For the second time this week, a prominent energy expert is coming forward to report that an economic analysis of renewable energy subsidies presented by Florida Agriculture Commissioner Adam Putnam was severely flawed.
In April of this year, Putnam presented an Independent Economic Analysis of H.B. 7117, a newly passed law handing over $100 million in taxpayer funds to the renewable energy industry. Putnam said the analysis, written by John Urbanchuk of the Cardno ENTRIX consulting firm, proves [H.B. 7117] will create jobs and result in a net gain in tax revenue.
Daniel Simmons, director of regulatory and state affairs at the Institute for Energy Research, reviewed the Urbanchuk analysis and reported several important flaws.
First, according to Simmons, the analysis is not transparent. Important research, data, and methodology are not presented for review and analysis.
There is no reason to believe this economic analysis for the simple reason is that there is no evidence for the central assumptions, Simmons explained to Media Trackers Florida.
Second, says Simmons, the analysis employs the economically flawed assumption that any government spending spurs job growth and wealth creation with little or no negative consequences.
The paper assumes that any capital spending, regardless of subsidies, results in real economic growth. This is an unsupported assumption and is likely false, Simmons observed. The problem is that subsidies take money out of consumers wallets and out of other, more productive sectors of the economy that do not require subsidies to provide desired goods and services. Any analysis that ignore this problem is fundamentally flawed and of little to no real value.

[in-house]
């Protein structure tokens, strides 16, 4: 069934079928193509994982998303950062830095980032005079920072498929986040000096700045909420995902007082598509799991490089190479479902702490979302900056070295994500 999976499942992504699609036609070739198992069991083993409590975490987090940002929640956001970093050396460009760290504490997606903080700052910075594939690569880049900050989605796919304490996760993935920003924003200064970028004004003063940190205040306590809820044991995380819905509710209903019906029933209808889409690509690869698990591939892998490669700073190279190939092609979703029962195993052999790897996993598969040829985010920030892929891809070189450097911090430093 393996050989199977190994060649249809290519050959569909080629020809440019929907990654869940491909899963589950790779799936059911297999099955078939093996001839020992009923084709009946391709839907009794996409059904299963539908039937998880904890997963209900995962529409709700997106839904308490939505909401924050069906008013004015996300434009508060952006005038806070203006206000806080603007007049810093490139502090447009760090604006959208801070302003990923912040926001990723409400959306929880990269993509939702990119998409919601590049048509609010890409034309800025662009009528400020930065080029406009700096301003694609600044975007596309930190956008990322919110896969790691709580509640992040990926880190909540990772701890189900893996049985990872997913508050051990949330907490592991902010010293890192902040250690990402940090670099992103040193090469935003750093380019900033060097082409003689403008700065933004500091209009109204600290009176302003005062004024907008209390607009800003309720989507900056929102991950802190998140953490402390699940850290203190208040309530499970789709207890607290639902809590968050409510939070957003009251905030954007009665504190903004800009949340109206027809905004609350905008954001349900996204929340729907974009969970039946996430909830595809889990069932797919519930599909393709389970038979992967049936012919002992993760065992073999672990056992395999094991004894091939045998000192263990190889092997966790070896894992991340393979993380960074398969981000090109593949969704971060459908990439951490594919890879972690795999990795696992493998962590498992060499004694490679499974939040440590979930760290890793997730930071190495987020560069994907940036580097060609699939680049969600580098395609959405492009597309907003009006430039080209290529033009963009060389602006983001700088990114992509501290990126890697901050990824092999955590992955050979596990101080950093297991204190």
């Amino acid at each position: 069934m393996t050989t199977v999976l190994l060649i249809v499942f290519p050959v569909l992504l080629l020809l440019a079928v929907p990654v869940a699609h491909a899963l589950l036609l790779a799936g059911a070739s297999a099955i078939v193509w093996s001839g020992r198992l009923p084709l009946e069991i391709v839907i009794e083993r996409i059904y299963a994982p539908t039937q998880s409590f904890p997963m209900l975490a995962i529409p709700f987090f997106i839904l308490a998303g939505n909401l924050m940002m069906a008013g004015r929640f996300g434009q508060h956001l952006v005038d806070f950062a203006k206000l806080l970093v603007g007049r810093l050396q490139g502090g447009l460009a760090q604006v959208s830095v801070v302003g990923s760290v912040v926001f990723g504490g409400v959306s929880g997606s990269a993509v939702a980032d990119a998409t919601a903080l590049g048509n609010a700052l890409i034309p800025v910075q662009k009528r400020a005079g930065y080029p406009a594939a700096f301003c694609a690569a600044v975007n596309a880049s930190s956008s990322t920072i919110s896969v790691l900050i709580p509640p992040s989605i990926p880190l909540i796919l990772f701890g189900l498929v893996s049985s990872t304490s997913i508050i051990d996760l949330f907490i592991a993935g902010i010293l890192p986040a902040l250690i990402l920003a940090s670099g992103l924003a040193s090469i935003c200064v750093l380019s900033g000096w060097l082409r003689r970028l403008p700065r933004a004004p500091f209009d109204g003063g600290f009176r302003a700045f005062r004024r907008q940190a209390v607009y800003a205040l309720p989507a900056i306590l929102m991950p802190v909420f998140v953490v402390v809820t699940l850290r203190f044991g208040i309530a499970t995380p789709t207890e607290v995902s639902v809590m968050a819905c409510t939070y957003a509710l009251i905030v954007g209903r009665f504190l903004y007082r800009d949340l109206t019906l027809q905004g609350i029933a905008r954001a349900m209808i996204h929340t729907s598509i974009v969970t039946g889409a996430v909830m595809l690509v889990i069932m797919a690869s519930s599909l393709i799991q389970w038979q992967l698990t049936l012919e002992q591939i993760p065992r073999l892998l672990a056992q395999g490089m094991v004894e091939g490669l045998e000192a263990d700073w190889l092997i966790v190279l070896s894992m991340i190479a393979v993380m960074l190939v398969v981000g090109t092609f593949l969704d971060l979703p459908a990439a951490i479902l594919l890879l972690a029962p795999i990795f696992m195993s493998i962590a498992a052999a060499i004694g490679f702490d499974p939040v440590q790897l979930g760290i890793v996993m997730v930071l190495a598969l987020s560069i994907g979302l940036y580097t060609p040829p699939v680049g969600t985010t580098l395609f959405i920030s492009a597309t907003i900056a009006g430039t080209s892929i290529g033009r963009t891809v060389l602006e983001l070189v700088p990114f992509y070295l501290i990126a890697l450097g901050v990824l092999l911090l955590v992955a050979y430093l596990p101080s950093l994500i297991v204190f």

Third, Simmons explains, the analysis wrongly asserts that giving taxpayer dollars to the renewable energy industry improves the quality of energy infrastructure and energy generation.
There is no evidence that the investments that result from these tax exemptions increase the actual quality of the capital stock or in real output, said Simmons. It might provide people with the incentive to build wind turbines, for example, but it punishes the construction of conventional energy equipment and facilities that also improve the energy infrastructure, and do so while providing more affordable, reliable energy than renewable energy alternatives.
Fourth, according to Simmons, Urbanchuk ignores the fact that federal and state taxpayers already heavily subsidize renewable energy.
The Florida Renewable Energy Production Corporate Income Tax promotes additional renewable development such as wind and solar installations. This 1 cent per kWh tax credit is in addition to massive federal subsidies that already tilt the playing field in favor of renewable energy and against conventional energy, Simmons explained.
Fifth, says Simmons, the Urbanchuk analysis asserts that any jobs or economic activity created by government subsidies is beneficial, even if the jobs and economic activity come at the expense of other economic sectors and accomplish nothing.
Noting that conventional energy suppliers already supply Floridians with ample electricity at a much lower cost than the renewable energy companies subsidized by H.B. 7117, Simmons observed, The point is not merely that some economic activity has occurred, but whether that economic activity has value. Florida might pay 1 million people to dig a ditch and 1 million more people to fill the ditch in, but in this example there is no economic value to ditch digging because no product or service that people would voluntarily use is created. Sure, jobs are created and economic activity has occurred but the economic activity has no real value and the jobs that were created came at the expense of more valuable jobs that would have been created elsewhere in the economy with that money.
This analogy applies to H.B. 7117 because conventional energy suppliers already provide ample fuel and electricity at lower prices than renewable energy companies, Simmons added. The H.B. 7117 subsidies are actually a net drain on the overall economy, but the Urbanchuk analysis only measures one side of the equation the renewable energy side while ignoring the greater harm done to consumer finances and other sectors of the economy.
Simmons voiced his criticisms one day after Tom Tanton, president of the energy economics consulting firm T2 & Associates, voiced his own criticisms of the Urbanchuk analysis.